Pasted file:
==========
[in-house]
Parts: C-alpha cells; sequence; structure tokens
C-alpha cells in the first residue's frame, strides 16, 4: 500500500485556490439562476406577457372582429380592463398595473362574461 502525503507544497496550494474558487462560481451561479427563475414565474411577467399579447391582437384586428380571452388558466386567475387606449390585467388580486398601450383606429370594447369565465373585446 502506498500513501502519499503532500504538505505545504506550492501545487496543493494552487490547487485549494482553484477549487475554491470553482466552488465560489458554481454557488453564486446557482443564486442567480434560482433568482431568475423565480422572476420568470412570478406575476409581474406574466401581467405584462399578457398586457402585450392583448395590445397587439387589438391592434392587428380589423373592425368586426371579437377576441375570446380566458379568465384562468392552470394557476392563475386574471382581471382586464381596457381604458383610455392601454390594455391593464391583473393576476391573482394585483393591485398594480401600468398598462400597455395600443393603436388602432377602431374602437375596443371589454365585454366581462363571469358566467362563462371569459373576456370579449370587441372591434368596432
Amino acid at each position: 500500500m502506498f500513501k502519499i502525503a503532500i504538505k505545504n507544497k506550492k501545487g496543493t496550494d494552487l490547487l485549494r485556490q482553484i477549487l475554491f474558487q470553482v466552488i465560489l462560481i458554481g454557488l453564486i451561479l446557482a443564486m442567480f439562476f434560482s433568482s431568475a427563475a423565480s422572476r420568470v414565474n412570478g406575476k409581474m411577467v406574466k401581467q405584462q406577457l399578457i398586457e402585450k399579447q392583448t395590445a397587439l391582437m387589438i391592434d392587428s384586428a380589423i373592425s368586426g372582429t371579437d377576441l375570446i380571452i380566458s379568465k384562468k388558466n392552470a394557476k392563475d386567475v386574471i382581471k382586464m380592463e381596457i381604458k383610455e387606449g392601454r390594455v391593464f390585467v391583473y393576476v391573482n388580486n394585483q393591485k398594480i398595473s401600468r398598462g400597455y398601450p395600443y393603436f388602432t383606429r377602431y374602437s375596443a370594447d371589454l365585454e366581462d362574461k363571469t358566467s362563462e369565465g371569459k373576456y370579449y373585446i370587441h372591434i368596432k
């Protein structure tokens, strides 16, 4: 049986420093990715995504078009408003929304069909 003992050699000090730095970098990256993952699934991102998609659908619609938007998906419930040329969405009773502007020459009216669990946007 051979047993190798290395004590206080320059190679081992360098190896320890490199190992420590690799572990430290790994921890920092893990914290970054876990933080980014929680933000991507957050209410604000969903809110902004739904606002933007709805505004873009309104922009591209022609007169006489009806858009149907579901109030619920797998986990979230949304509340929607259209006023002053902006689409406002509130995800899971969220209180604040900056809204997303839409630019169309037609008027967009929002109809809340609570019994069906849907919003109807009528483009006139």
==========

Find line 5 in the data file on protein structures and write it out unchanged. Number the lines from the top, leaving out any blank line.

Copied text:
């Protein structure tokens, strides 16, 4: 049986420093990715995504078009408003929304069909 003992050699000090730095970098990256993952699934991102998609659908619609938007998906419930040329969405009773502007020459009216669990946007 051979047993190798290395004590206080320059190679081992360098190896320890490199190992420590690799572990430290790994921890920092893990914290970054876990933080980014929680933000991507957050209410604000969903809110902004739904606002933007709805505004873009309104922009591209022609007169006489009806858009149907579901109030619920797998986990979230949304509340929607259209006023002053902006689409406002509130995800899971969220209180604040900056809204997303839409630019169309037609008027967009929002109809809340609570019994069906849907919003109807009528483009006139």